Appearances can be deceptive and so can a name. One would expect a pharmaceutical company originating from Pondicherry to be calm and laidback. Aurobindo Pharma has been anything but that and its growth over the last three years seems powered by steroids. The stock is up 13X over the same period and investors continue to bid it up by the day.
After all, nobody is expecting the good times to end anytime soon. And why should they, given that the company is successfully transforming itself from a bulk drugs supplier to a formulations player? The contribution of APIs (active pharmaceutical ingredients) has shrunk from 42% in FY13 to 22% for the latest quarter ending FY15 and along with organic growth, the management is actively chasing inorganic growth, and even there, it seems to be getting maximum bang for its buck.
Consider its latest acquisition of Natrol Inc from Plethico Pharmaceuticals in a US bankruptcy court auction. At first, there was celebration and then followed litigation. According to a report in the Dow Jones Daily Bankruptcy Review, Aurobindo’s US arm accused Plethico of drafting a sham $25 million contract with a fictitious company prior to filing for bankruptcy. The dispute was settled soon after, with Plethico agreeing to pay Aurobindo a settlement of $23.3 million, thereby bringing down the cost of the $132.5 million acquisition.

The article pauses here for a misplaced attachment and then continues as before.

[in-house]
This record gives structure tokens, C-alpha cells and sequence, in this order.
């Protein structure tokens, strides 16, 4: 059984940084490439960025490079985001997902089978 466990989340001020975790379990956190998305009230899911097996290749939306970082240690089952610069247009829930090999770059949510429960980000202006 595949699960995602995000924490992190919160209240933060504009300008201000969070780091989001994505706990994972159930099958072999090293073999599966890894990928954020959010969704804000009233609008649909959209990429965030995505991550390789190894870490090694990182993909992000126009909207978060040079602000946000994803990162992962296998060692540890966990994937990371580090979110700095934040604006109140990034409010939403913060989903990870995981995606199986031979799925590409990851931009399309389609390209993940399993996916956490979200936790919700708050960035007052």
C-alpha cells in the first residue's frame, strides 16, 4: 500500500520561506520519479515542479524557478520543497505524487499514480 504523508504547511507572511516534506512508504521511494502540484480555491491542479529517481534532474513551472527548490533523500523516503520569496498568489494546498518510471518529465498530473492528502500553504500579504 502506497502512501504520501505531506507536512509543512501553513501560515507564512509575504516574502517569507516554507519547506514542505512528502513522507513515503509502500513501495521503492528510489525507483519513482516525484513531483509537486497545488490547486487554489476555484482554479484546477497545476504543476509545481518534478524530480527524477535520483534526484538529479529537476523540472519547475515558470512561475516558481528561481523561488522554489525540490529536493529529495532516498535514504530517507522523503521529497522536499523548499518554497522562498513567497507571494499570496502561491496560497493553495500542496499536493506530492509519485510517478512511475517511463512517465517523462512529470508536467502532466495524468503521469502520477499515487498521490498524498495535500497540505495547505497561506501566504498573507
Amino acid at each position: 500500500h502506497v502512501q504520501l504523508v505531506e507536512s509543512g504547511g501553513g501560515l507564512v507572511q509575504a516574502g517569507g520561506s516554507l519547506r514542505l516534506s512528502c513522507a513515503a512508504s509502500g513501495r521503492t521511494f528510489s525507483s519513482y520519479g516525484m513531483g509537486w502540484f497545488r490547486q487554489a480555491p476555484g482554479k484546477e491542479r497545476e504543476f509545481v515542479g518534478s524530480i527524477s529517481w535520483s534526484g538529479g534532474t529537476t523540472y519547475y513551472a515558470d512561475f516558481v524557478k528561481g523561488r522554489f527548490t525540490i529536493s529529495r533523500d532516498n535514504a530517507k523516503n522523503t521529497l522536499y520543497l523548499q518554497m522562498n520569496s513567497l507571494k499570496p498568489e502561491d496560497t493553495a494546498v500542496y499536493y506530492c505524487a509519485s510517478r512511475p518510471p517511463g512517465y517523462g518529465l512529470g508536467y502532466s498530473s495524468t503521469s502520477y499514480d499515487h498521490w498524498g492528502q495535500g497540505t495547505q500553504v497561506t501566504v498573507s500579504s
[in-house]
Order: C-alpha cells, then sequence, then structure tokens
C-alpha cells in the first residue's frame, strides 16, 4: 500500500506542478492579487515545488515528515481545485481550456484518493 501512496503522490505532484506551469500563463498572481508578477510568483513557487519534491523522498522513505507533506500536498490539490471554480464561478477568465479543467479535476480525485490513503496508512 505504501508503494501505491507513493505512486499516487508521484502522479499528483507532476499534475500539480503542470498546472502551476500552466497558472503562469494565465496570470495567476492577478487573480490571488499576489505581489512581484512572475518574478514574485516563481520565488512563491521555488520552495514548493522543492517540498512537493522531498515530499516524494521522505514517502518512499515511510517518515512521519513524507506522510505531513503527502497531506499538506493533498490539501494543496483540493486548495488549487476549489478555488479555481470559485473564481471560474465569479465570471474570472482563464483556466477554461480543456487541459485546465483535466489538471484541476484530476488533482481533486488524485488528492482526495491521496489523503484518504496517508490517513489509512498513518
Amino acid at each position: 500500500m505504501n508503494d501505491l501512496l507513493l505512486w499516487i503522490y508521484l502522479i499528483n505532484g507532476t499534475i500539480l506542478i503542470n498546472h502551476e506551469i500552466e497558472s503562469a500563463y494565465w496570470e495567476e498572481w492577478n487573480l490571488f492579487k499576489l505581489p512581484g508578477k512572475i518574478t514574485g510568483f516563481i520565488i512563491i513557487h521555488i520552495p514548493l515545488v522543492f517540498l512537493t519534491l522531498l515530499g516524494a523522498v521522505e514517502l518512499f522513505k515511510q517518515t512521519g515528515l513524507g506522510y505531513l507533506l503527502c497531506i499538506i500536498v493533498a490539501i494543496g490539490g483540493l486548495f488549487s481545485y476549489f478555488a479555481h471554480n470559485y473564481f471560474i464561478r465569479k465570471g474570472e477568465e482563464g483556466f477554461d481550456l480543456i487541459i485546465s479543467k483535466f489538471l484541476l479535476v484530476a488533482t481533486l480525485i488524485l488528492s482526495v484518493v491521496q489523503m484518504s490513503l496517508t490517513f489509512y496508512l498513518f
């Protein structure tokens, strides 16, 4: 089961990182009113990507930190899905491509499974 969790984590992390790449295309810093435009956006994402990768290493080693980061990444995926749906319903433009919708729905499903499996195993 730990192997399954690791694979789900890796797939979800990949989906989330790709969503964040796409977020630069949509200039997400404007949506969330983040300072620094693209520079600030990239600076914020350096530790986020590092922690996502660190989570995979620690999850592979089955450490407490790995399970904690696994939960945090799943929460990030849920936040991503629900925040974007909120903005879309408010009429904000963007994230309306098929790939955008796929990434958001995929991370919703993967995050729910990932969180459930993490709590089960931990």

This much-talked about November 2014 acquisition was part of the generics giant’s efforts to increase its footprint in the US, a market which contributes 50% of its revenue. The transaction gave Aurobindo a hold in the over-the-counter (OTC) segment. “Natrol comes with established nutraceuticals brands and an extensive distribution network consisting of retail pharmacy chains and specialty health food stores to expand market penetration,” said N Govindarajan, managing director, Aurobindo Pharma, while announcing the acquisition. This was the second successive deal for Aurobindo, which had, in April 2014, acquired Actavis Plc’s loss-making operations in seven western European countries to deepen its reach in the European Union (EU).
Along with an extensive distribution network, the Actavis deal added 1,200 products to Aurobindo’s portfolio and is expected to improve EU’s contribution to total revenue from the existing 34%. Sales in the region are expected to grow at 10% annually and, in FY16, the EU is likely to contribute $435 million to the top line. In the case of Natrol, while it may be difficult to drastically improve margins owing to competition in nutraceuticals, the management believes that the key is to improve Natrol’s capacity utilisation, currently running at 30%.
Govindarajan told billionaire investor Rakesh Jhunjhunwala (who holds a 1.03% stake) in the last conference call that along with 15% revenue growth from the Natrol acquisition, he expects higher net profit growth as margin expands from the current 14% to the targeted 20% over the next few years.